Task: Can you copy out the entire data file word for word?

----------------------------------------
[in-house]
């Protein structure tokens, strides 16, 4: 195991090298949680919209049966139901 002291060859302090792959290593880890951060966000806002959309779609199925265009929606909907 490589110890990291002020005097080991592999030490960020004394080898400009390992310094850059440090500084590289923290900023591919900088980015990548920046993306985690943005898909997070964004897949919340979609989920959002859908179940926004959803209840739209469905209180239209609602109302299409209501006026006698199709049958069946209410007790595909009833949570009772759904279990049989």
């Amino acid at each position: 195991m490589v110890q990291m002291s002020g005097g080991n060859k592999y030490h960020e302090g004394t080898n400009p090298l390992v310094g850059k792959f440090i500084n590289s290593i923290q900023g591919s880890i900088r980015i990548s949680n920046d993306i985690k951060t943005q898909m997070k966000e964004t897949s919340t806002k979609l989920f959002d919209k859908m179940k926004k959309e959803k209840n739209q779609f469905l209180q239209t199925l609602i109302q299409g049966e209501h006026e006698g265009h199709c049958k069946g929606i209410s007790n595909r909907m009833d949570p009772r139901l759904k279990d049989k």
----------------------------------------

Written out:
[in-house]
């Protein structure tokens, strides 16, 4: 195991090298949680919209049966139901 002291060859302090792959290593880890951060966000806002959309779609199925265009929606909907 490589110890990291002020005097080991592999030490960020004394080898400009390992310094850059440090500084590289923290900023591919900088980015990548920046993306985690943005898909997070964004897949919340979609989920959002859908179940926004959803209840739209469905209180239209609602109302299409209501006026006698199709049958069946209410007790595909009833949570009772759904279990049989």
């Amino acid at each position: 195991m490589v110890q990291m002291s002020g005097g080991n060859k592999y030490h960020e302090g004394t080898n400009p090298l390992v310094g850059k792959f440090i500084n590289s290593i923290q900023g591919s880890i900088r980015i990548s949680n920046d993306i985690k951060t943005q898909m997070k966000e964004t897949s919340t806002k979609l989920f959002d919209k859908m179940k926004k959309e959803k209840n739209q779609f469905l209180q239209t199925l609602i109302q299409g049966e209501h006026e006698g265009h199709c049958k069946g929606i209410s007790n595909r909907m009833d949570p009772r139901l759904k279990d049989k």